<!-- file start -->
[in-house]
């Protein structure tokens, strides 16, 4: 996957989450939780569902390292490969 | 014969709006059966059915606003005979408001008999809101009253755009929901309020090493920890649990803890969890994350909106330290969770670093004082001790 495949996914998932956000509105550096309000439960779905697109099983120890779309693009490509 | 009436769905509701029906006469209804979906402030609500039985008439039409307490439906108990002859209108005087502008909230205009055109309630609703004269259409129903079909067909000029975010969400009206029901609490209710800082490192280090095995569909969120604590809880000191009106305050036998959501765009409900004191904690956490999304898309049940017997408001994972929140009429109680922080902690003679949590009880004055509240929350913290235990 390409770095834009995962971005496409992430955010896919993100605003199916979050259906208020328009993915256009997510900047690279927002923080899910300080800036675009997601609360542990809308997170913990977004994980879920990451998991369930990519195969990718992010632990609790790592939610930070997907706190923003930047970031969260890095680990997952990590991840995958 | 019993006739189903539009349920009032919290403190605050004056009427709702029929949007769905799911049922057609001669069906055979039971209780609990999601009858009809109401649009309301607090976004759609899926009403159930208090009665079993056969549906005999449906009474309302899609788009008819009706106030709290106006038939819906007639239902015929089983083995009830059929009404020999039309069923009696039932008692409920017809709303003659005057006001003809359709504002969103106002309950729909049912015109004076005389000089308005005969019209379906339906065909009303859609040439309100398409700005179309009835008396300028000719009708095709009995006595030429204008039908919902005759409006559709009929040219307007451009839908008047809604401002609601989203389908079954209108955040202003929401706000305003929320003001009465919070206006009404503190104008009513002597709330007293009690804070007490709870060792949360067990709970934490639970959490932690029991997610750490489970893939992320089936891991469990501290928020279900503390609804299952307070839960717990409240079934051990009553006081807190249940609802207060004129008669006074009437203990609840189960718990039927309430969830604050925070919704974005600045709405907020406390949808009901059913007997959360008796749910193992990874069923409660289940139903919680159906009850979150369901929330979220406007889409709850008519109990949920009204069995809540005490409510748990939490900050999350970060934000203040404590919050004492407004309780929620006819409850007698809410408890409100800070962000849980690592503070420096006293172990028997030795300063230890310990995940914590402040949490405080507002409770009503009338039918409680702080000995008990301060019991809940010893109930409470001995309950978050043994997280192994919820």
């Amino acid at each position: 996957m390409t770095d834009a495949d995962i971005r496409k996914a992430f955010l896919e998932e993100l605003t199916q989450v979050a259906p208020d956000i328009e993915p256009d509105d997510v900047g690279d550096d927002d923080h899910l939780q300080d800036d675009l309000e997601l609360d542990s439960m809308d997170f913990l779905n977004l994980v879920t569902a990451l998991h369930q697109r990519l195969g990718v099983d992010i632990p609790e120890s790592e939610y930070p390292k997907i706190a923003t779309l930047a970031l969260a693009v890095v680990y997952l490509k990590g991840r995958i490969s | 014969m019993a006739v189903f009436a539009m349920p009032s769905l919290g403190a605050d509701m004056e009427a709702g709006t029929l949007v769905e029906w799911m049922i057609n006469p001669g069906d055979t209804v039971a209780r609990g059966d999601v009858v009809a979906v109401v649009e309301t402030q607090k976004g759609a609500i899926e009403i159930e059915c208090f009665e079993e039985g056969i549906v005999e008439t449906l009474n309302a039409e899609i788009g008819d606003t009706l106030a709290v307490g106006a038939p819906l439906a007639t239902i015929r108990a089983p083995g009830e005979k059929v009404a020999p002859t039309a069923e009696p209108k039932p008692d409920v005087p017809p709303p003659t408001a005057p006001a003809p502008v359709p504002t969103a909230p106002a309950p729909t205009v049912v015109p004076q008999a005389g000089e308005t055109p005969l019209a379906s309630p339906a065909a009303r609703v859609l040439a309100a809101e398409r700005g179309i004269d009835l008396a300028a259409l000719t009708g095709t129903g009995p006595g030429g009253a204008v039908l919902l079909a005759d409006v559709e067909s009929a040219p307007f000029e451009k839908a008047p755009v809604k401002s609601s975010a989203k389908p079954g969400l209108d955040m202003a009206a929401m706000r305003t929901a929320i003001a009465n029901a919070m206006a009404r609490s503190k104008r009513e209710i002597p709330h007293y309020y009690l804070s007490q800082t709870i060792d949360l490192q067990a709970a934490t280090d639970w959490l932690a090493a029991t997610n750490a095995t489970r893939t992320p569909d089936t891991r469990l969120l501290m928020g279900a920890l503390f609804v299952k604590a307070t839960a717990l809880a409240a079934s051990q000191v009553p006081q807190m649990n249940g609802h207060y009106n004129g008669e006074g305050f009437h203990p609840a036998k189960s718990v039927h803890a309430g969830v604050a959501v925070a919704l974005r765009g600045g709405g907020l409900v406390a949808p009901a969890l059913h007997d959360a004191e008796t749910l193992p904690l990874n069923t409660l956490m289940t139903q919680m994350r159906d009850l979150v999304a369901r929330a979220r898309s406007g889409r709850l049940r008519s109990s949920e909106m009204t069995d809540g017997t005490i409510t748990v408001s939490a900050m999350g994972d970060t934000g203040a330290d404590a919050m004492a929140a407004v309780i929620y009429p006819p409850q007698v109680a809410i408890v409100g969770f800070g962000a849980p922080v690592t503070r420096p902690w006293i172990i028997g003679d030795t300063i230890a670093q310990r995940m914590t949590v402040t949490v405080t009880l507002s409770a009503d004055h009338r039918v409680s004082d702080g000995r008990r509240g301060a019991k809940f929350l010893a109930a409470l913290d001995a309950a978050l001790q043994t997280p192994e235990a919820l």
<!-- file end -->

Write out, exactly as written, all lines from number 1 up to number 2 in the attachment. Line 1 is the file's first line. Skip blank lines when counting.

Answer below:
[in-house]
């Protein structure tokens, strides 16, 4: 996957989450939780569902390292490969 | 014969709006059966059915606003005979408001008999809101009253755009929901309020090493920890649990803890969890994350909106330290969770670093004082001790 495949996914998932956000509105550096309000439960779905697109099983120890779309693009490509 | 009436769905509701029906006469209804979906402030609500039985008439039409307490439906108990002859209108005087502008909230205009055109309630609703004269259409129903079909067909000029975010969400009206029901609490209710800082490192280090095995569909969120604590809880000191009106305050036998959501765009409900004191904690956490999304898309049940017997408001994972929140009429109680922080902690003679949590009880004055509240929350913290235990 390409770095834009995962971005496409992430955010896919993100605003199916979050259906208020328009993915256009997510900047690279927002923080899910300080800036675009997601609360542990809308997170913990977004994980879920990451998991369930990519195969990718992010632990609790790592939610930070997907706190923003930047970031969260890095680990997952990590991840995958 | 019993006739189903539009349920009032919290403190605050004056009427709702029929949007769905799911049922057609001669069906055979039971209780609990999601009858009809109401649009309301607090976004759609899926009403159930208090009665079993056969549906005999449906009474309302899609788009008819009706106030709290106006038939819906007639239902015929089983083995009830059929009404020999039309069923009696039932008692409920017809709303003659005057006001003809359709504002969103106002309950729909049912015109004076005389000089308005005969019209379906339906065909009303859609040439309100398409700005179309009835008396300028000719009708095709009995006595030429204008039908919902005759409006559709009929040219307007451009839908008047809604401002609601989203389908079954209108955040202003929401706000305003929320003001009465919070206006009404503190104008009513002597709330007293009690804070007490709870060792949360067990709970934490639970959490932690029991997610750490489970893939992320089936891991469990501290928020279900503390609804299952307070839960717990409240079934051990009553006081807190249940609802207060004129008669006074009437203990609840189960718990039927309430969830604050925070919704974005600045709405907020406390949808009901059913007997959360008796749910193992990874069923409660289940139903919680159906009850979150369901929330979220406007889409709850008519109990949920009204069995809540005490409510748990939490900050999350970060934000203040404590919050004492407004309780929620006819409850007698809410408890409100800070962000849980690592503070420096006293172990028997030795300063230890310990995940914590402040949490405080507002409770009503009338039918409680702080000995008990301060019991809940010893109930409470001995309950978050043994997280192994919820």